I learned this lesson years ago when I made this adorable candle that had a bright color core, a semiprecious earring pushed into a die-cut label and wrapped with sheer fabric. It was lovely, a good seller, underpriced, and not sustainable to make batch after batch. My choices were, quadruple the price or drop the line. We ended up hating the process, so we dropped it. What a blessing! That savings in time allowed us to focus on the better-selling product and expanding in a profitable way.


Making the product is only the first step, you need to consider and add shipping too. Customer expectation of turnaround times has gone from 10 days to two days. If it takes too long to get the order out, your reorders will slow down. Shipping is not an afterthought, but a focused process that either adds to or detracts from the value of your product. Each box shipped is an opportunity to promote your brand and build customer loyalty. Why not create a pleasurable unboxing experience. You don’t have to make confetti pop out (retailers would hate the mess), but you could pack your products in a way that make them easy to check in and put in stock.


Remember the work you did on the customer profile? You need it when you build your marketing program. This is not a small task and the details could fill an article on their own. To make your marketing sing, you need two good things: a story and analytics.

Building a Story Brand by Donald Miller is a fast read that will inspire you to create a powerful story to use in all of your marketing streams. Use this story on your website and promote it through social media. Double down and track the movement it creates with a tool like Google Analytics.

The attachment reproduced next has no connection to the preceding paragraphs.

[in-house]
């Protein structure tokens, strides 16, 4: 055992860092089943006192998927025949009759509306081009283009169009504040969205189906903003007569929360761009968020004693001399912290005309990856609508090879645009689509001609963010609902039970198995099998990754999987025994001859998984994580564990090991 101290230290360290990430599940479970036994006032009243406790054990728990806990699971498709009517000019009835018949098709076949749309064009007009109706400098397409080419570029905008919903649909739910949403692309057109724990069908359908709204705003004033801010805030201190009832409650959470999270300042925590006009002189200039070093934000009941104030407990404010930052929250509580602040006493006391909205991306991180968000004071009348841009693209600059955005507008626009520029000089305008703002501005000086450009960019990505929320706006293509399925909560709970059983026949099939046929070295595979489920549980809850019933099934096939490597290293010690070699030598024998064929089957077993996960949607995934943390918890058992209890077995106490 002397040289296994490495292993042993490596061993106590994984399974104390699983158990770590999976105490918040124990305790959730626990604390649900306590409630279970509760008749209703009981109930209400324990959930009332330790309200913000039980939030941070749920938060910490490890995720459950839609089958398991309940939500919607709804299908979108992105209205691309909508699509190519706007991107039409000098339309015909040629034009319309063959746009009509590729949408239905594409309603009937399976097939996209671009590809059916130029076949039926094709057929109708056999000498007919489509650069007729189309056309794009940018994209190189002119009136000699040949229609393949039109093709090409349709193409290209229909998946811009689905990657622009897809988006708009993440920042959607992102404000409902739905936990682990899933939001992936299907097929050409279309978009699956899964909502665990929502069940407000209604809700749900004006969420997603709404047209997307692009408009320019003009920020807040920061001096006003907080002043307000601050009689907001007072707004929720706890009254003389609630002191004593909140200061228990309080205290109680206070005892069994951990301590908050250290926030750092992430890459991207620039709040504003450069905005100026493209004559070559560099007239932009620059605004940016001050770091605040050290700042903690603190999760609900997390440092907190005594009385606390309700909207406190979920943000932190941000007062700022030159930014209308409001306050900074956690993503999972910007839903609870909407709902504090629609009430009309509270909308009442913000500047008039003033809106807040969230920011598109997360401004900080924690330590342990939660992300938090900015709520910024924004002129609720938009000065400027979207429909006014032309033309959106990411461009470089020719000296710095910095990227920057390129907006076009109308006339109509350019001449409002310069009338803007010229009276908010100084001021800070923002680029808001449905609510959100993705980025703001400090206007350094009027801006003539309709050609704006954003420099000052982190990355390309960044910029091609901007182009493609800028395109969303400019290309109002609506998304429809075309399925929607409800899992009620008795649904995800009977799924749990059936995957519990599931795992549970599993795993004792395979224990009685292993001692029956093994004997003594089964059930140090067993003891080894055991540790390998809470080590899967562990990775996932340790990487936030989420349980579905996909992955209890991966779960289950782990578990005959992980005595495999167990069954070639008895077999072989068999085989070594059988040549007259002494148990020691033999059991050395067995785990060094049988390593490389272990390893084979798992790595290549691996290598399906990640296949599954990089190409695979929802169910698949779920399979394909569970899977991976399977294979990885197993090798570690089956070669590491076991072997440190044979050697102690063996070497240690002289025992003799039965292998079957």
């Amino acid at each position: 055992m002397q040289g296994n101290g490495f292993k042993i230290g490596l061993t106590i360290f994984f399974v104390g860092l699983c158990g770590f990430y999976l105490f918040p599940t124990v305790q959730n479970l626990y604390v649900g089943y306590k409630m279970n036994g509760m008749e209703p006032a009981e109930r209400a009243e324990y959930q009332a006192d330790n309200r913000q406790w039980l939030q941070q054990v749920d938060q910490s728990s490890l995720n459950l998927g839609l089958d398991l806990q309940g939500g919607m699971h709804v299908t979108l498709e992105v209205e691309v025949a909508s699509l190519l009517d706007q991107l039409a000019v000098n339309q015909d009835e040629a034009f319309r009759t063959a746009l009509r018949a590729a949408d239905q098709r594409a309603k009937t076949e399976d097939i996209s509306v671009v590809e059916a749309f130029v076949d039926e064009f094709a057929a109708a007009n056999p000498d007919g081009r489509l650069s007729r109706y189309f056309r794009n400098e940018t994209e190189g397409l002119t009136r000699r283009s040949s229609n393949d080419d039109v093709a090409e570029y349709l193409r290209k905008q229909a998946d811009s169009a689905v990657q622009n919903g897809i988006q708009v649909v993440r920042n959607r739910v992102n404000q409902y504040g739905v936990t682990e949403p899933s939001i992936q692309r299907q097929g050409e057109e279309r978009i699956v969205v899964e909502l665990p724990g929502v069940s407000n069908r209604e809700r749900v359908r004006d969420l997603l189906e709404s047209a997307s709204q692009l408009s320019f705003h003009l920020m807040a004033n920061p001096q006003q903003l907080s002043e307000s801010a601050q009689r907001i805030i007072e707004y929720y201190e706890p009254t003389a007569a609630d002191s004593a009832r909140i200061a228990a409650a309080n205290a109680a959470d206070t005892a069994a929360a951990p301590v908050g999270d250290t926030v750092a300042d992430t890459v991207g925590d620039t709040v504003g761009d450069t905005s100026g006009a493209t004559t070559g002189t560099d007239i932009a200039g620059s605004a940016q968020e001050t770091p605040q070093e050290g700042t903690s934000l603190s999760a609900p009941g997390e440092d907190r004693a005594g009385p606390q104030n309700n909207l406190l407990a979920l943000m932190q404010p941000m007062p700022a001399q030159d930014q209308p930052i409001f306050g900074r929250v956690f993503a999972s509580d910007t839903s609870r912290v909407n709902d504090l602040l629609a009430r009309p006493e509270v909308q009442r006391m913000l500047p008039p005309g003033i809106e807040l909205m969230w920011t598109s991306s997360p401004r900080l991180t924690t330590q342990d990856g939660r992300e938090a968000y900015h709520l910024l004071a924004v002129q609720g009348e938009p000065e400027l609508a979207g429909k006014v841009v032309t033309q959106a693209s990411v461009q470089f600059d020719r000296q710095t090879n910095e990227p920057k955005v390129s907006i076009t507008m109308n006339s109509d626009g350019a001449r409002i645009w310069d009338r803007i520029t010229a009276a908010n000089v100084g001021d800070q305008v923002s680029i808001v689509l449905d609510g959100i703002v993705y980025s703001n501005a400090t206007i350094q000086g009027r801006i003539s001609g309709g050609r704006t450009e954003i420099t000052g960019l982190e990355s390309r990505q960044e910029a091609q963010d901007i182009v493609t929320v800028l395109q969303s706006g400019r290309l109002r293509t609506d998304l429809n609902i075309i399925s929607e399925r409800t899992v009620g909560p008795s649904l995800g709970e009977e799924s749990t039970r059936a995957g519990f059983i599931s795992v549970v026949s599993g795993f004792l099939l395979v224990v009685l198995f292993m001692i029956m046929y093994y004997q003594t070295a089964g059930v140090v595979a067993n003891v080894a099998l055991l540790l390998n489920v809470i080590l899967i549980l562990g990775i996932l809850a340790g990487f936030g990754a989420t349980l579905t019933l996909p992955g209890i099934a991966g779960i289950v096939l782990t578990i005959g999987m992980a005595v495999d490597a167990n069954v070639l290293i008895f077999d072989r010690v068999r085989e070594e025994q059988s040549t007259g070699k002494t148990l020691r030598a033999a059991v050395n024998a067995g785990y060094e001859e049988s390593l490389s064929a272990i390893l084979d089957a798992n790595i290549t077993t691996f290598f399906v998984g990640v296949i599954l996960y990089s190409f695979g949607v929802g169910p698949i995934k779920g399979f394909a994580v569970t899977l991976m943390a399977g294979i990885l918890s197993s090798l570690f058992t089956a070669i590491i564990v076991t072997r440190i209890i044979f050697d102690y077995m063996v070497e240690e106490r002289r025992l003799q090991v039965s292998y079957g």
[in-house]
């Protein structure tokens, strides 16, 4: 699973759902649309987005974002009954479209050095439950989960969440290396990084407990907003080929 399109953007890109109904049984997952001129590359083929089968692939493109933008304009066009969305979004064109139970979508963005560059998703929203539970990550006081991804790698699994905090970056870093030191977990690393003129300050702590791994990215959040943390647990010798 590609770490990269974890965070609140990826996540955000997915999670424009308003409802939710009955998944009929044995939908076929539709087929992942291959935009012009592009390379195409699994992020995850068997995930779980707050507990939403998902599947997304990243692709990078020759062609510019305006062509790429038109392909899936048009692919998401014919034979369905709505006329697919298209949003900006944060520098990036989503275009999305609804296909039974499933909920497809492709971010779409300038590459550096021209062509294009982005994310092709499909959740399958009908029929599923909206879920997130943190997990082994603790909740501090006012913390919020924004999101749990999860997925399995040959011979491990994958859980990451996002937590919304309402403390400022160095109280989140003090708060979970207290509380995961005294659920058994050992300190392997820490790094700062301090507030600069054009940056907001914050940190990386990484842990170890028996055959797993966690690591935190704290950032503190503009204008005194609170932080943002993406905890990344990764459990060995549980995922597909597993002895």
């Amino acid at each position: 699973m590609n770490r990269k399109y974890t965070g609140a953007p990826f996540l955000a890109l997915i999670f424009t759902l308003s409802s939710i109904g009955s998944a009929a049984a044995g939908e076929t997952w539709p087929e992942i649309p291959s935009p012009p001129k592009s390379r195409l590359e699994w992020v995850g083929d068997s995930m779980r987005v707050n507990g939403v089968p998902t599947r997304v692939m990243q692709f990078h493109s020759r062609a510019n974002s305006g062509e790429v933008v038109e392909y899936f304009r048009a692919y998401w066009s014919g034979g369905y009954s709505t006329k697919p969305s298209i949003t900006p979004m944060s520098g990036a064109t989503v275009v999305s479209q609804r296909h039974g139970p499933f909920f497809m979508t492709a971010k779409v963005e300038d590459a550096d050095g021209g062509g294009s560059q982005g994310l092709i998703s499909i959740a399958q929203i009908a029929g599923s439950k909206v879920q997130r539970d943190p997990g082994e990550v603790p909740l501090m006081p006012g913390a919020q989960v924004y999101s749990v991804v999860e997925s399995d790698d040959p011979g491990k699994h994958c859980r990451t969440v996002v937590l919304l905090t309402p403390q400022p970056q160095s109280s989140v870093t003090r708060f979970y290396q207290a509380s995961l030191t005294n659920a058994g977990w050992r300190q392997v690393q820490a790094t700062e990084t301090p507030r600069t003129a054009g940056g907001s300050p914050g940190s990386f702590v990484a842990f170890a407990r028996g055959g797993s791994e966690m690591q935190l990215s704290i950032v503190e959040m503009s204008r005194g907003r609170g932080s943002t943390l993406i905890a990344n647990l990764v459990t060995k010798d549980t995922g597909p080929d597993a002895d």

If marketing does not make your heart sing, hire it out. There are many options from social media experts to full-service companies. Trying to be an expert at everything makes you a master of none. Marketing is how you get noticed, you and your customer service team is how you close the sale. Don’t go cheap on marketing. Without attention to this part of the business, the quality of your product won’t matter, because no one will see it. This investment is as important as your raw materials.


The first order you get from a customer is the most expensive, return business is where profit grows. Turning your first-time buyers into long-term loyal customers is the ultimate goal. They will be your brand ambassadors better than any social media influencer. Is your business set up to promote customer loyalty? The average life of a customer is about 18 months or three orders.  What do you want your average to be and what are you willing to do to get there? Build your relationships for the long haul and it will pay off more often than not. Using the first six keys will make the seventh more successful.

Jacki Smith
Author: Jacki Smith

Jacki Smith is the co-owner of Coventry Creations. Her passion for personal empowerment and small business has been the driving force in her success and her journey of lifelong learning. Jacki is a regular contributor to the magazine and loves sharing her experience, successes and cautionary tales.